Tag Archives: the result

Australian SailGP Team for Season Two | Instant News


Australian SailGP Team for Season Two

by Australian SailGP Team 7 Apr 17:07 PDT

(Left to right) Tom Slingsby, Nina Curtis, Sam Newton, Lisa Darmanin Jason Waterhouse © Team Australia SailGP

Olympic Gold Medalist and Defending SailGP Champion Tom Slingsby reveals his team’s line-up to defend the Australian Championship title in SailGP Season 2.

After securing history by gaining victory as SailGP’s first Inaugural Champion, Slingsby, helm and CEO of the Australian team, has selected several members of his winning squad to join him in season 2, which kicks off in Bermuda April 24-25.

Apart from Slingsby, athletes returning from the winning squad include, Kyle Langford, 31, from Lake Macquarie, New South Wales (wing trimmer); Jason Waterhouse, 29, from Sydney (flight controller) Sam Newton, 35, from Sydney (grinder) and Kinley Fowler, 33, from Perth, Western Australia, (grinder / flight controller).

Nick Hutton will join the Australian team for Season 2 as a grinder, replacing Ky Hurst who has stepped out of the team to spend more time with his family in Australia. Hutton, originally from England, is the only international member of the majority of the Australian crew. He joins a team with a wealth of experience aboard a high-speed F50 catamaran, having previously sailed on the UK SailGP Team. He will join the crew having recently competed in the British Challenger for the 36th Copa America.

The squad also includes two successful candidates from the Australian SailGP Team’s women’s development program, Olympic Silver medalist Lisa Darmanin, 29, from Sydney and Nina Curtis, 32, from Sydney. The initiative launched last year aims to accelerate the inclusion of female athletes in the league.

The early phase of the program saw Darmanin and Curtis join the team for the season opening event in Bermuda in April. After pre-season training and development in Bermuda at least one athlete will be selected to join the team for the remainder of SailGP Season 2.

Commenting on the line-up for Season 2 Slingsby said: “Our squad features some of the most talented sailors in our country, including Olympians, Sydney To Hobart alumni and American Cup winners. We have proven how strong the team we have after our success in Season 1 and their ability and experience at the F50 will be very important when we face new tough competitions this season, such as Team New Zealand Peter Burling and AS Jimmy Spithill. Team. “We have used the time off between seasons to review our performance as a team and assess the improvements we can make. We are back hungrier than ever, with the aim of bringing home the Championship trophy for Australia. ”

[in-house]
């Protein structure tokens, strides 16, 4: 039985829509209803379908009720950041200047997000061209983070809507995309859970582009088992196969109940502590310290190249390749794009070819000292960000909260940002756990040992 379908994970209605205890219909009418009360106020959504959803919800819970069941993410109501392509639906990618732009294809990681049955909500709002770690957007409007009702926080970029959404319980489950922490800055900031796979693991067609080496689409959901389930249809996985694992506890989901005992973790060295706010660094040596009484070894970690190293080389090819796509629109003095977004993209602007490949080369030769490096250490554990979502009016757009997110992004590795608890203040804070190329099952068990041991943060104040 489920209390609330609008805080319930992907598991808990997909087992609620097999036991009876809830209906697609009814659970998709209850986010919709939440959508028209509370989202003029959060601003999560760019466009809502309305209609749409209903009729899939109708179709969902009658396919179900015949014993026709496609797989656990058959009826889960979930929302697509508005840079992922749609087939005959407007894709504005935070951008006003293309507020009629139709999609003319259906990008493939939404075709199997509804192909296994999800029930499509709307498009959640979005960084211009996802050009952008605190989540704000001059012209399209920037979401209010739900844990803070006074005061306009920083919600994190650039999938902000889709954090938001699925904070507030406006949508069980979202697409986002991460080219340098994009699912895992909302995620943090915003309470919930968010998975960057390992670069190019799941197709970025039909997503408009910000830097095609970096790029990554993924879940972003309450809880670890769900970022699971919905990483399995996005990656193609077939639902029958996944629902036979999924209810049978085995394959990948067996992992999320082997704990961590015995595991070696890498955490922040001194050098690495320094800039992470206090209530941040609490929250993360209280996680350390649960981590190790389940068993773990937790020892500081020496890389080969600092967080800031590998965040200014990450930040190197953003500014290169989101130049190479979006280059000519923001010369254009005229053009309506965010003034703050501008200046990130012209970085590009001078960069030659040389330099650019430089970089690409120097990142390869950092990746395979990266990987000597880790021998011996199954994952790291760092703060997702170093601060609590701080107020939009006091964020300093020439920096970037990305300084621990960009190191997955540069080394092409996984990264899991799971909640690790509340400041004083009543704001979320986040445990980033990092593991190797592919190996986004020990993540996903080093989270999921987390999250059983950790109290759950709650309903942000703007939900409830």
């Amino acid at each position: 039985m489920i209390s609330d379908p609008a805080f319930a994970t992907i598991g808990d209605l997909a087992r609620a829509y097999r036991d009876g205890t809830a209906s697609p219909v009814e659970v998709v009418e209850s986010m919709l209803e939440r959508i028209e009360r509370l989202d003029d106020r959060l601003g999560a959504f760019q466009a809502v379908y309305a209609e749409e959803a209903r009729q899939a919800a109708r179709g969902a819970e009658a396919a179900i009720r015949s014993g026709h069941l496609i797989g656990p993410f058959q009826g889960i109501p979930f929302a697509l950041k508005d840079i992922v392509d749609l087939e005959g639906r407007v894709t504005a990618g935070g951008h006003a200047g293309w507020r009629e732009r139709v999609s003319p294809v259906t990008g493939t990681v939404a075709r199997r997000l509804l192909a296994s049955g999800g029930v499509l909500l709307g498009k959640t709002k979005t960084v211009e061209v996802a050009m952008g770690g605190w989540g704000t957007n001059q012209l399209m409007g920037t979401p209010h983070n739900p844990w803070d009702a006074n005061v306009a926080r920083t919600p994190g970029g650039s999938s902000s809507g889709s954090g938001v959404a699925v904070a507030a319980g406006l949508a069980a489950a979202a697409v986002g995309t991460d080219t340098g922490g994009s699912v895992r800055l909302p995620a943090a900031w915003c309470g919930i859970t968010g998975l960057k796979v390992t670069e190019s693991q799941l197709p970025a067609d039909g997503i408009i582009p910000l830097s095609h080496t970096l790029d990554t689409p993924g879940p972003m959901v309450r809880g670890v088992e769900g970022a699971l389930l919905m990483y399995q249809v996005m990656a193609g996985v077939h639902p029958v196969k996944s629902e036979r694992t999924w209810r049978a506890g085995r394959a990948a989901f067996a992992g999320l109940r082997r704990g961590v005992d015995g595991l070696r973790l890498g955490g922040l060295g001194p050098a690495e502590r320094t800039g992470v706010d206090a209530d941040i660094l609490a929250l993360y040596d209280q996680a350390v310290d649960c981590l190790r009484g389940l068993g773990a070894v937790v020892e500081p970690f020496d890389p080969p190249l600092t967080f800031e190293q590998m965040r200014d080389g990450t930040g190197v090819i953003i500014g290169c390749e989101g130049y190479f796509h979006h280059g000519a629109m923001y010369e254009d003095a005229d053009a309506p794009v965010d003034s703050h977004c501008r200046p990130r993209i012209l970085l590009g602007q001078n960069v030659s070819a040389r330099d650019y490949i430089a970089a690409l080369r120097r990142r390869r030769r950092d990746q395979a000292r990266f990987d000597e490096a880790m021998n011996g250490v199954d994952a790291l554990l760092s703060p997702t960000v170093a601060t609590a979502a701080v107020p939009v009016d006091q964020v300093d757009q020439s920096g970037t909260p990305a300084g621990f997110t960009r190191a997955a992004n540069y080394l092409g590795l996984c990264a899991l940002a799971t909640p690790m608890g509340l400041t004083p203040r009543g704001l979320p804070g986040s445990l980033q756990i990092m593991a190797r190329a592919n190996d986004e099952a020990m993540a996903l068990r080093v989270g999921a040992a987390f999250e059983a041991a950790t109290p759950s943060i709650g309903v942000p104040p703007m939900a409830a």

In addition to Darmanin and Curtis to the Slingsby team added, “Lisa and Nina will be the first female athletes to sail the Australian F50, which is an important step in our mission as a league to increase opportunities for women in the sport. They are arguably two of the best female seafarers in Australia, and I’m looking forward to seeing how they use their years of experience competing in the Olympics and other competitions to develop their skills beyond the F50. ”

The dynamic league expanded Season 2 roster will consist of seven other Grand Prix Screen events, starting in Bermuda on April 24-25, and visiting Taranto, Italy (June 5-6), Plymouth, United Kingdom (July 17-18), Saint Louis. -Tropez, France (11-12 September), Cádiz, Spain (9-10 October), Christchurch, New Zealand (29-30 January 2022) and San Francisco, USA (26-27 March 2022).

The second season of SailGP will feature defending Australian champion Tom Slingsby, along with crews from Denmark, France, Great Britain, Japan, New Zealand, Spain and the United States. The season culminates with the Grand Final in San Francisco on March 26-27, 2022, when the champions will be determined in a one-million winner-take-all final.

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Joplin Health Department food inspection (April 5) | Local News | Instant News


The Joplin Globe published a summary of the routine check-ups and follow-ups conducted by the Joplin Health Department.

The inspected business passes or fails based on the violations found during the inspection. These violations fall into two categories:

• More severe violations of priority and addressing improper handling, storage and preparation of food. The globe lists the number and summary of each violation.

• Core breach is less severe and addresses general equipment, maintenance and cleaning. The globe only publishes the numbers.